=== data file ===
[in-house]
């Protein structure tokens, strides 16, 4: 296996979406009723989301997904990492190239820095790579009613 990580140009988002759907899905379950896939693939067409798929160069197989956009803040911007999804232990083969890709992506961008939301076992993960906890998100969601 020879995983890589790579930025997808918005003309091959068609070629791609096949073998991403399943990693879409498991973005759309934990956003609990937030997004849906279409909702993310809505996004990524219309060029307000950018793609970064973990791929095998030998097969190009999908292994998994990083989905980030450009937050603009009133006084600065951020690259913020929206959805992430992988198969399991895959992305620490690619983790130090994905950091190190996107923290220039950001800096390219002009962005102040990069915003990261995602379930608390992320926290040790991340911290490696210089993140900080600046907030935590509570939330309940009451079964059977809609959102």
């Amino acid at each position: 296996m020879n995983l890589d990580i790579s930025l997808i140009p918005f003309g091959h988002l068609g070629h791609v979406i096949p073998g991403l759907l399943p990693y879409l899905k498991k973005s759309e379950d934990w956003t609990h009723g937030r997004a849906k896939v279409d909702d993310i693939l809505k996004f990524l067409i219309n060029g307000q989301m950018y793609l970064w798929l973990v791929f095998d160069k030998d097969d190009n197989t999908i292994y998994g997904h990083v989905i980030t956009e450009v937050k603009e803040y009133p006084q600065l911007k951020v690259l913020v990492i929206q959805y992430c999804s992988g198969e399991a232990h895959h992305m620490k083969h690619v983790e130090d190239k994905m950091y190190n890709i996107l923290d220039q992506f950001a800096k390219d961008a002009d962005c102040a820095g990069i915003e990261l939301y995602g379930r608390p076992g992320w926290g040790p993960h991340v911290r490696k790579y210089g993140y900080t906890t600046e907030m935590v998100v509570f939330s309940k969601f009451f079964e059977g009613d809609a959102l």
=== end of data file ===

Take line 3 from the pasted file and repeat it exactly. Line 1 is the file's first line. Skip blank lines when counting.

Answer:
């Amino acid at each position: 296996m020879n995983l890589d990580i790579s930025l997808i140009p918005f003309g091959h988002l068609g070629h791609v979406i096949p073998g991403l759907l399943p990693y879409l899905k498991k973005s759309e379950d934990w956003t609990h009723g937030r997004a849906k896939v279409d909702d993310i693939l809505k996004f990524l067409i219309n060029g307000q989301m950018y793609l970064w798929l973990v791929f095998d160069k030998d097969d190009n197989t999908i292994y998994g997904h990083v989905i980030t956009e450009v937050k603009e803040y009133p006084q600065l911007k951020v690259l913020v990492i929206q959805y992430c999804s992988g198969e399991a232990h895959h992305m620490k083969h690619v983790e130090d190239k994905m950091y190190n890709i996107l923290d220039q992506f950001a800096k390219d961008a002009d962005c102040a820095g990069i915003e990261l939301y995602g379930r608390p076992g992320w926290g040790p993960h991340v911290r490696k790579y210089g993140y900080t906890t600046e907030m935590v998100v509570f939330s309940k969601f009451f079964e059977g009613d809609a959102l």